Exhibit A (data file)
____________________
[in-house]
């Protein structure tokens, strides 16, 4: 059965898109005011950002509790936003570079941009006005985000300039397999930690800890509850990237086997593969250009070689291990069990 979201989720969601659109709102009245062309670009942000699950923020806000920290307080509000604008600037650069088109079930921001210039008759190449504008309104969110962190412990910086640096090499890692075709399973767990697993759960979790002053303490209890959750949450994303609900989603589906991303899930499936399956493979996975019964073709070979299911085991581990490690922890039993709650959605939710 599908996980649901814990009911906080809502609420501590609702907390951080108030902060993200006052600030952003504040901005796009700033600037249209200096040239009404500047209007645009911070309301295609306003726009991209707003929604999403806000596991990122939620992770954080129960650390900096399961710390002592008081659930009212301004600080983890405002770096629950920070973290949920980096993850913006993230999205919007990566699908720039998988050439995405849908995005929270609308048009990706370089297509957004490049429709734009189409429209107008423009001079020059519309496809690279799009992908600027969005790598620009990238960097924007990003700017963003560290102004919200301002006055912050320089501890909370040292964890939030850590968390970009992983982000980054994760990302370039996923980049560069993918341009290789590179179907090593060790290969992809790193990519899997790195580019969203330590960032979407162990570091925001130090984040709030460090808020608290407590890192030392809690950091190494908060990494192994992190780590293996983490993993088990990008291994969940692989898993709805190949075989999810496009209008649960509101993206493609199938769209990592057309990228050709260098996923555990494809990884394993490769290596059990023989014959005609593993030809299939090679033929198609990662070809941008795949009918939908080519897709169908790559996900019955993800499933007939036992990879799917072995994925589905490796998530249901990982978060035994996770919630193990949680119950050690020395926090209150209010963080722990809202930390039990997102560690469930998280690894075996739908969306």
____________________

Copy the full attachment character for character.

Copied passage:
[in-house]
């Protein structure tokens, strides 16, 4: 059965898109005011950002509790936003570079941009006005985000300039397999930690800890509850990237086997593969250009070689291990069990 979201989720969601659109709102009245062309670009942000699950923020806000920290307080509000604008600037650069088109079930921001210039008759190449504008309104969110962190412990910086640096090499890692075709399973767990697993759960979790002053303490209890959750949450994303609900989603589906991303899930499936399956493979996975019964073709070979299911085991581990490690922890039993709650959605939710 599908996980649901814990009911906080809502609420501590609702907390951080108030902060993200006052600030952003504040901005796009700033600037249209200096040239009404500047209007645009911070309301295609306003726009991209707003929604999403806000596991990122939620992770954080129960650390900096399961710390002592008081659930009212301004600080983890405002770096629950920070973290949920980096993850913006993230999205919007990566699908720039998988050439995405849908995005929270609308048009990706370089297509957004490049429709734009189409429209107008423009001079020059519309496809690279799009992908600027969005790598620009990238960097924007990003700017963003560290102004919200301002006055912050320089501890909370040292964890939030850590968390970009992983982000980054994760990302370039996923980049560069993918341009290789590179179907090593060790290969992809790193990519899997790195580019969203330590960032979407162990570091925001130090984040709030460090808020608290407590890192030392809690950091190494908060990494192994992190780590293996983490993993088990990008291994969940692989898993709805190949075989999810496009209008649960509101993206493609199938769209990592057309990228050709260098996923555990494809990884394993490769290596059990023989014959005609593993030809299939090679033929198609990662070809941008795949009918939908080519897709169908790559996900019955993800499933007939036992990879799917072995994925589905490796998530249901990982978060035994996770919630193990949680119950050690020395926090209150209010963080722990809202930390039990997102560690469930998280690894075996739908969306």